The walk was a 10 mile circular from the visitor centre near Libanus, and had a gentle flat walk into the hills.  The climb to Fan Frynych was steep but pauses to catch our breath and admire the views made it seem not too bad!  And what views we had!  360 degree vistas including the Carmarthen Fans and the Black Mountains, not to mention Pen y Fan and Corn Ddu. 

Team Photo at trig point on Fan FrynychWe had lunch at a ‘pile of stones’ with great views of the Beacons most popular peaks.  Through binoculars we could see the hoards of people toiling up Pen y Fan & Corn Ddu, whilst we saw about half a dozen people all day.

Our descent from Fan Frynych gave us views to Brecon and further northwards, and we completed our walk via farmland and our outward track back to the visitor centre.  Tea and cake were enjoyed outside with brilliant views of the Beacons.  An excellent walk!

Circular Walk from Dylife – Sept 2018

Lovely balcony pathA small party of walkers experienced a wet though scenic walk from the car park at Dylife on 22nd September.  There were some stiff climbs on this 10+ miler and we certainly knew we’d done a hard walk.  Afon Twymyn river

The recent rainy weather ensured that the several waterfalls we saw on our route were all flowing well.

We had one tricky section where the shale bank of the river Afon Twymyn is being eroded making it difficult to negotiate.  We all managed it without falling in the river however!

Lovely track with view to waterfallOn a good day this walk would be stunning with views to Cadar Idris.  Even on a gloomy day the autumn colours were putting on a show with some of the bracken providing an unusual yellow hue to the hillsides. Our return route to Dylife was via Glyndwrs Way.

Two Hills from Llangasty on Llangorse Lake – Sept 2018

At the trig point on Mynydd Llangorse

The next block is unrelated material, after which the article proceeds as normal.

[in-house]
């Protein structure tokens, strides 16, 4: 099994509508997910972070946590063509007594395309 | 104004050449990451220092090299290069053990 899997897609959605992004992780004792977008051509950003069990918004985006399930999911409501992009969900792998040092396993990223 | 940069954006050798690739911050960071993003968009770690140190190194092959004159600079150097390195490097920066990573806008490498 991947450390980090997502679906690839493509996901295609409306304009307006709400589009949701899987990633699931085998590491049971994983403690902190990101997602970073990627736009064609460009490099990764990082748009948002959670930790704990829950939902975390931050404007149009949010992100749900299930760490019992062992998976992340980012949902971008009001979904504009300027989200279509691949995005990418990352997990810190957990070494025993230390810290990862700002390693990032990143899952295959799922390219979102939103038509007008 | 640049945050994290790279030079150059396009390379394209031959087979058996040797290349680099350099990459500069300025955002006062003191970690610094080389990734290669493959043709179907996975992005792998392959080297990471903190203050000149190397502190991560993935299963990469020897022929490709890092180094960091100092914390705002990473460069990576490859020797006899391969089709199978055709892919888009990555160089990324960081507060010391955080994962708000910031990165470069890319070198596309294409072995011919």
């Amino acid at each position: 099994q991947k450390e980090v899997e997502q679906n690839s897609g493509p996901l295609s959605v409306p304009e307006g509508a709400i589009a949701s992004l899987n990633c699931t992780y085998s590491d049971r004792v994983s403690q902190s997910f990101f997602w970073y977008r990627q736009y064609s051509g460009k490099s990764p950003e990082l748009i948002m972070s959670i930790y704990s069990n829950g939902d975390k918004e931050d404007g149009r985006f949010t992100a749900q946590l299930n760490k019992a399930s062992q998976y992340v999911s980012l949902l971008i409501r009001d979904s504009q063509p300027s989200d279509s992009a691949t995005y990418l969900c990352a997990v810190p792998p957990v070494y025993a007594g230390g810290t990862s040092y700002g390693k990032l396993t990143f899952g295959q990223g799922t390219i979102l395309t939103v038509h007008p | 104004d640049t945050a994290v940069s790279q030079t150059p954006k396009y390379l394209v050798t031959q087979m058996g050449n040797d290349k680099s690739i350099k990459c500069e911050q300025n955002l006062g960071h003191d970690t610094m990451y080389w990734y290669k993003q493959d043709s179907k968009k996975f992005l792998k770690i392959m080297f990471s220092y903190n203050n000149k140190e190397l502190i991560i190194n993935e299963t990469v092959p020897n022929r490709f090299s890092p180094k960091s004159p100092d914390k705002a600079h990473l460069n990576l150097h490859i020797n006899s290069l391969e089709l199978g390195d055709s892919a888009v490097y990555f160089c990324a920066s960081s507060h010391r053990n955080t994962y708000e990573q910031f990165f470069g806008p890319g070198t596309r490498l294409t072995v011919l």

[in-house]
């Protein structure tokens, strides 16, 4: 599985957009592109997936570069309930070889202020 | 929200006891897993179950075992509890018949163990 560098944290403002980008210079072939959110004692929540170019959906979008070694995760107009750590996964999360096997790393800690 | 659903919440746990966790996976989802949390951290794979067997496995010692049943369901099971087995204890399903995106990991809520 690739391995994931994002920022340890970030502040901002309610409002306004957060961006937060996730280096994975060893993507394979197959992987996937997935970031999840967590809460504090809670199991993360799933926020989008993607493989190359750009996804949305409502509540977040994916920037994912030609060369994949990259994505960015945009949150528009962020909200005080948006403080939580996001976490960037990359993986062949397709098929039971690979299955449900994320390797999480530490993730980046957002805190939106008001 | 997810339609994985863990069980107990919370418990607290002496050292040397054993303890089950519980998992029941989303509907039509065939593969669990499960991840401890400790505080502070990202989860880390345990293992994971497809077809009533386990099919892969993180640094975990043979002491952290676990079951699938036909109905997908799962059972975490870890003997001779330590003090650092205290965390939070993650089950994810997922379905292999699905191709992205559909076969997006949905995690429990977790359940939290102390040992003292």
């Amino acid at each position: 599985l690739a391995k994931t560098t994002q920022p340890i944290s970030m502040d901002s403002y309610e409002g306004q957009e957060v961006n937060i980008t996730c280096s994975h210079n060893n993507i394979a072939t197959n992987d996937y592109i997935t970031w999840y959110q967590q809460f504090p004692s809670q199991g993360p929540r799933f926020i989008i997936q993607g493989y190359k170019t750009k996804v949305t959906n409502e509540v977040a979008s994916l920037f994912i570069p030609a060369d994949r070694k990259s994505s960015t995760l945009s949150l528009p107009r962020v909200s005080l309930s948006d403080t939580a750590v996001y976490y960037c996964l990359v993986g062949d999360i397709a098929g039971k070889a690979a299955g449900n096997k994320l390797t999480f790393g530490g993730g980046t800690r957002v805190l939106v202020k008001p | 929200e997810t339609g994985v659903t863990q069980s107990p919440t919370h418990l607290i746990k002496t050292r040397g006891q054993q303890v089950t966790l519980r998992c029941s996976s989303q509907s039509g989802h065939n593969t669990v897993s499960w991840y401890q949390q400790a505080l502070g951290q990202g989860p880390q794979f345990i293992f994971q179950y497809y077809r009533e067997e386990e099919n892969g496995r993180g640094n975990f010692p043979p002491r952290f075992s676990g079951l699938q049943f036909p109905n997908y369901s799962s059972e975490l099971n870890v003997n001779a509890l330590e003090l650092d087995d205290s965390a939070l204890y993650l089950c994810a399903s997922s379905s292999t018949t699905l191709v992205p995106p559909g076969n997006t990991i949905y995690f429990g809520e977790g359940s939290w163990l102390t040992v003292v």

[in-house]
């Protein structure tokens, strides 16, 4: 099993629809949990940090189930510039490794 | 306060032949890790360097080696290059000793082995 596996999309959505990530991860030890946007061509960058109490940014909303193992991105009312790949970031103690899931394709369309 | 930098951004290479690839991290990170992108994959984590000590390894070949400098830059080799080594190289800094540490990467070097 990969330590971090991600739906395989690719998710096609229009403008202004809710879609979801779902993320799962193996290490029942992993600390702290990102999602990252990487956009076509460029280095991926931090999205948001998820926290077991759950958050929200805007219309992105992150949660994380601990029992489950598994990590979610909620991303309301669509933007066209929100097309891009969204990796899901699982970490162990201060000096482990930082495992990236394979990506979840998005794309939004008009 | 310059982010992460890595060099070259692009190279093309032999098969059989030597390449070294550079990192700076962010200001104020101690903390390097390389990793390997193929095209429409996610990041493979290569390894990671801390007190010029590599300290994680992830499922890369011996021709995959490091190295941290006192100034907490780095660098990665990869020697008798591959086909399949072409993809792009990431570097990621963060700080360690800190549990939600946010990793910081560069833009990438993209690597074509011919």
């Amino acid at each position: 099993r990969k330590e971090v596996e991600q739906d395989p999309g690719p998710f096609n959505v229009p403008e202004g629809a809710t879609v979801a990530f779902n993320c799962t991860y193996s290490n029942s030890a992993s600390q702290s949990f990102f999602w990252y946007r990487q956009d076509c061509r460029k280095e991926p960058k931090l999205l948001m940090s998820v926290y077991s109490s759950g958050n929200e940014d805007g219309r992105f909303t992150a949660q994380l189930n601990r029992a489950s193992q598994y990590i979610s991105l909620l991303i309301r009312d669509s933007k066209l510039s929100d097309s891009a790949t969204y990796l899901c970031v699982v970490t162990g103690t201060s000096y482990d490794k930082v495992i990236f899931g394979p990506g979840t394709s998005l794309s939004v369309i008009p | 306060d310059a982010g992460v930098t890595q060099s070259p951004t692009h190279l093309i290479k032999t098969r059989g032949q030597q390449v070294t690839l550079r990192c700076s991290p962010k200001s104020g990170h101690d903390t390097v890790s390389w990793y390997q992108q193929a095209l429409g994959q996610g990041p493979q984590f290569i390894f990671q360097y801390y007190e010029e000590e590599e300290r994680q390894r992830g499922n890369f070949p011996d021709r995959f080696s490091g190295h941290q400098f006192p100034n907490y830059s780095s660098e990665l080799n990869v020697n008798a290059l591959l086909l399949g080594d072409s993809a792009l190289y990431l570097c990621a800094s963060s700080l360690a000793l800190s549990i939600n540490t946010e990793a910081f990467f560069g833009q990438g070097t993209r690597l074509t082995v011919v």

A very small party of 7 walkers from the Four Wells and East Radnor Ramblers braved the dire weather forecast for an eleven mile walk taking in the stiff climbs to the tops of Mynydd Llangorse and Allt yr Esgair.  Despite the Beacons and Black Mountains being shrouded in cloud all day, the hills we were on stayed clear and afforded dramatic views from the tops.  We were even treated to some glimpses of sunshine and some patches of blue sky.

Looking towards Talybont from Mynydd LlangorseFrom the shore of Llangorse Lake we passed by Treberfydd House before regaining the road for an unavoidable mile and a half.  We then had a long climb up to Mynydd Llangorse via Cwm Shenkin, and the Shepherds Hut restored as a memorial to Kevin John Thomas who died in 1998 rescuing a child from a fast flowing river.

Walking by Llangorse LakeOnce on the ridge we could stride out with a 360 degree view. Our route then took us down the west side of the hill to Hoel Las Farm.  Some more lane walking got us to the start of our path up Allt yr Esgair.  Great views from the top down to the Usk Valley on one side and Llangorse Lake on the other.  The return to our cars near Llangasty church was a very pleasant one by the side of the lake where there were some yacht racing going on.